Any of numerous agile, hollow-horned RUMINANTS of the genus Capra, in the family Bovidae, closely related to the SHEEP.
Diseases of the domestic or wild goat of the genus Capra.
The white liquid secreted by the mammary glands. It contains proteins, sugar, lipids, vitamins, and minerals.
Pathological processes in any segment of the INTESTINE from DUODENUM to RECTUM.
Treatment of food with physical methods such as heat, high pressure, radiation, or electric current to destroy organisms that cause disease or food spoilage.
ANIMALS whose GENOME has been altered by GENETIC ENGINEERING, or their offspring.
An abnormal protein with unusual thermosolubility characteristics that is found in the urine of patients with MULTIPLE MYELOMA.
Time period from 1901 through 2000 of the common era.
Method of making images on a sensitized surface by exposure to light or other radiant energy.
Diseases of domestic and mountain sheep of the genus Ovis.
The major protein constituents of milk are CASEINS and whey proteins such as LACTALBUMIN and LACTOGLOBULINS. IMMUNOGLOBULINS occur in high concentrations in COLOSTRUM and in relatively lower concentrations in milk. (Singleton and Sainsbury, Dictionary of Microbiology and Molecular Biology, 2d ed, p554)
A clear, odorless, tasteless liquid that is essential for most animal and plant life and is an excellent solvent for many substances. The chemical formula is hydrogen oxide (H2O). (McGraw-Hill Dictionary of Scientific and Technical Terms, 4th ed)
A mixture of related phosphoproteins occurring in milk and cheese. The group is characterized as one of the most nutritive milk proteins, containing all of the common amino acids and rich in the essential ones.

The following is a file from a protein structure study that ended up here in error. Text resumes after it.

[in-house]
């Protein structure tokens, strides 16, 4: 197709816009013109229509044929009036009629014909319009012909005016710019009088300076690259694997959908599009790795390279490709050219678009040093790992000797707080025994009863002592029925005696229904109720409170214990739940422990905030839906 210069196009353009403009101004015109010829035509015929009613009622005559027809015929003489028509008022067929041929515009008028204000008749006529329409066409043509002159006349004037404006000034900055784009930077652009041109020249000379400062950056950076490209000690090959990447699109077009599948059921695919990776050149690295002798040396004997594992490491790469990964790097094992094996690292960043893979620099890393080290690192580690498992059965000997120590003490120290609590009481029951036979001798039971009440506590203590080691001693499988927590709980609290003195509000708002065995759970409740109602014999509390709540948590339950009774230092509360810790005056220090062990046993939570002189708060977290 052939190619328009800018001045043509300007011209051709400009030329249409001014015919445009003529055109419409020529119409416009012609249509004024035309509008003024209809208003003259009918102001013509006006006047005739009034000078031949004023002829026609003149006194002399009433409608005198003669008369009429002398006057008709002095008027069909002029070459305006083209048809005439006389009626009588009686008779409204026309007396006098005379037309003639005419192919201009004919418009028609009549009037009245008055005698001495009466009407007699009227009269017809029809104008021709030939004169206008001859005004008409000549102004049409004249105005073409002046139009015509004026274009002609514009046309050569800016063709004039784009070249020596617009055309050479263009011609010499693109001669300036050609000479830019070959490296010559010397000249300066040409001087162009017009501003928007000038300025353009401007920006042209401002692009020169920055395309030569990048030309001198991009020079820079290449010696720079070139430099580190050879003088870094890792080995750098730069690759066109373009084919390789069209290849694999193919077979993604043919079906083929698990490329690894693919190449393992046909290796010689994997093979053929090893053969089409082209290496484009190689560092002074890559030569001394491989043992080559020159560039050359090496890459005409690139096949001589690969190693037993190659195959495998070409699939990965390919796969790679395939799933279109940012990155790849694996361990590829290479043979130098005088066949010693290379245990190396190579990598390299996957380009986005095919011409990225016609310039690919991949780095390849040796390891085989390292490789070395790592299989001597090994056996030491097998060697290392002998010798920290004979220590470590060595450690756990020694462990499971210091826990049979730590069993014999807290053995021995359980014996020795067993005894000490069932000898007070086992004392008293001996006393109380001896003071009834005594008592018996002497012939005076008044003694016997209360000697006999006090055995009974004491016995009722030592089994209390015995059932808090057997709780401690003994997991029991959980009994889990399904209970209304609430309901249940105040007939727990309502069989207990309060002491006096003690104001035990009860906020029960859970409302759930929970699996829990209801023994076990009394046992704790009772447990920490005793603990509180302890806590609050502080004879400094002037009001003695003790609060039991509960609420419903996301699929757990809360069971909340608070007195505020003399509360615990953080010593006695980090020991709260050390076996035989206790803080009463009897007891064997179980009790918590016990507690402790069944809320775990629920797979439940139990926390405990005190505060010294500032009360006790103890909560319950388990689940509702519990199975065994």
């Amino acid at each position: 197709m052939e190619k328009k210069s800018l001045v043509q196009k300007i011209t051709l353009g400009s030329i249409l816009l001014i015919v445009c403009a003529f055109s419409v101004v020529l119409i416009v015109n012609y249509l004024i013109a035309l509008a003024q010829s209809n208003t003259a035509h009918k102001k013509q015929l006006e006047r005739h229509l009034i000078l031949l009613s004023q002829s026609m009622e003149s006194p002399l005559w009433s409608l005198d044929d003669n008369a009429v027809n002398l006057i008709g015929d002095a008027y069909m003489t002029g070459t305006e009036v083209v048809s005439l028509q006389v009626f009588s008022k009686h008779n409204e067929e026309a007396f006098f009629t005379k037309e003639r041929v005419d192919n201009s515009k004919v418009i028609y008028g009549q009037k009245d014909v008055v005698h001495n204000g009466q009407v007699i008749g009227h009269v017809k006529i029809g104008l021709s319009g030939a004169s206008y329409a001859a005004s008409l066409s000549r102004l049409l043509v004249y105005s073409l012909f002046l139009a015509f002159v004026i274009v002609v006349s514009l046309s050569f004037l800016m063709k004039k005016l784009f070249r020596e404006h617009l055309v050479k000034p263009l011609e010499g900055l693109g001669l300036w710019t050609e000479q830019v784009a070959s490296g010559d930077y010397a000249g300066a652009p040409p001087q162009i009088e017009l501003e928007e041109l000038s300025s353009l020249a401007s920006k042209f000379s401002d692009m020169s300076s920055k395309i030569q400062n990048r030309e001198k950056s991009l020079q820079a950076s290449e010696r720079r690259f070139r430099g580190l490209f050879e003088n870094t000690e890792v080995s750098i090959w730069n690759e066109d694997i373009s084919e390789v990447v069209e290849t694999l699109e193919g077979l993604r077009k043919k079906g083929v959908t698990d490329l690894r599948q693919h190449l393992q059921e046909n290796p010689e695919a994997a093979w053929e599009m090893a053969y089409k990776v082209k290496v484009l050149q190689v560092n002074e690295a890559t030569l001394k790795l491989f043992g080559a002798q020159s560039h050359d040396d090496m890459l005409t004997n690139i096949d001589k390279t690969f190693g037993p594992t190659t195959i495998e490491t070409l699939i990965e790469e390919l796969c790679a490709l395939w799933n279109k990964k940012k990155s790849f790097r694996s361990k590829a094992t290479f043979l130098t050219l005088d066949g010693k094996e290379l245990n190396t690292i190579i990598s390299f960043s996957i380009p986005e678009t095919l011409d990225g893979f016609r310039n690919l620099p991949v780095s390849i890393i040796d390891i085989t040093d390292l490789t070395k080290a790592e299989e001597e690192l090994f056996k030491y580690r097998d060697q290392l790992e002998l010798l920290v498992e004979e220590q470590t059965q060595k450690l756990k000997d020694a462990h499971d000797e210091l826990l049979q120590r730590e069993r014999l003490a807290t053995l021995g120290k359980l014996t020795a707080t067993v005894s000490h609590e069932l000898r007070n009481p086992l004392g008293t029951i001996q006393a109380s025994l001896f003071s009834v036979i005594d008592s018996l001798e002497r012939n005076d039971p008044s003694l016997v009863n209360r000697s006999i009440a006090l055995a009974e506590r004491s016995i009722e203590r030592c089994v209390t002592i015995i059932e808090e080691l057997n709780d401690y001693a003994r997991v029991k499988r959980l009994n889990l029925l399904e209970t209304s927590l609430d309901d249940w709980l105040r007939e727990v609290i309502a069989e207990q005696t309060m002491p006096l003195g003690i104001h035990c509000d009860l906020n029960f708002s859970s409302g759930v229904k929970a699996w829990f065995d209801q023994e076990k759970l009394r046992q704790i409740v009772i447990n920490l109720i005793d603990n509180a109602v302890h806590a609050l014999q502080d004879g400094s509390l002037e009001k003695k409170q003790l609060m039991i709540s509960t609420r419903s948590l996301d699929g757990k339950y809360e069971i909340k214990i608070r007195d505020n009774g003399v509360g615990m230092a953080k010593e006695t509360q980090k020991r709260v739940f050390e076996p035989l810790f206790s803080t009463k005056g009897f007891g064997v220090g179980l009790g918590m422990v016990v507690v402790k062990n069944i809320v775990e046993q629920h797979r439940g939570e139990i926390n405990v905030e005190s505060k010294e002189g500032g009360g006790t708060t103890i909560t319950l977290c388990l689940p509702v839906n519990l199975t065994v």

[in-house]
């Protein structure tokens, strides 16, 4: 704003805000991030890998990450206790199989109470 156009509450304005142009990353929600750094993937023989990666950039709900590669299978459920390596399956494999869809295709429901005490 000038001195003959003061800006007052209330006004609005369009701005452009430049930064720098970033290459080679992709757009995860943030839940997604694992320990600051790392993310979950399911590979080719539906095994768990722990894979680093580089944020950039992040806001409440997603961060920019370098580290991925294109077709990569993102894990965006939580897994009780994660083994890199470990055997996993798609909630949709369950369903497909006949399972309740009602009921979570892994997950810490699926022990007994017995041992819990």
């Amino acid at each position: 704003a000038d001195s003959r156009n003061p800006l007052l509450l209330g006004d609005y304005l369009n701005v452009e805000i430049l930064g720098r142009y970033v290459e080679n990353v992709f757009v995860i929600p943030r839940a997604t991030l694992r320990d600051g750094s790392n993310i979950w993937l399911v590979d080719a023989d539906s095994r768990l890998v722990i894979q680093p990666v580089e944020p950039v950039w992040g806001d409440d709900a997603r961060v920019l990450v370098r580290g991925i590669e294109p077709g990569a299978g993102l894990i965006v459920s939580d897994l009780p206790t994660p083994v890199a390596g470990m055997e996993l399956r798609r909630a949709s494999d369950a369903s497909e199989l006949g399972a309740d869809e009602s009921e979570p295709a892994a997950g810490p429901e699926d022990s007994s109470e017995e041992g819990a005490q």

Any of the ruminant mammals with curved horns in the genus Ovis, family Bovidae. They possess lachrymal grooves and interdigital glands, which are absent in GOATS.
Domesticated bovine animals of the genus Bos, usually kept on a farm or ranch and used for the production of meat or dairy products or for heavy labor.
Rare cutaneous eruption characterized by extensive KERATINOCYTE apoptosis resulting in skin detachment with mucosal involvement. It is often provoked by the use of drugs (e.g., antibiotics and anticonvulsants) or associated with PNEUMONIA, MYCOPLASMA. It is considered a continuum of Toxic Epidermal Necrolysis.
Diseases of domestic cattle of the genus Bos. It includes diseases of cows, yaks, and zebus.
Congenital disorder of lambs caused by a virus closely related to or identical with certain strains of bovine viral diarrhea virus.
A species of PESTIVIRUS causing a congenital sheep disease characterized by an abnormally hairy birth-coat, tremors, and poor growth.
A genus of ruminants in the family Bovidae. The common name chamois usually refers to the species Rupicapra rupicapra. Rupicapra pyrenaica, found in the Pyrenees, is more properly referred to as the Pyrenean chamois.
A republic in southern Africa east of ZAMBIA and MOZAMBIQUE. Its capital is Lilongwe. It was formerly called Nyasaland.
Sugar-rich liquid produced in plant glands called nectaries. It is either produced in flowers or other plant structures, providing a source of attraction for pollinating insects and animals, as well as being a nutrient source to animal mutualists which provide protection of plants against herbivores.
Government-controlled hospitals which represent the major health facility for a designated geographic area.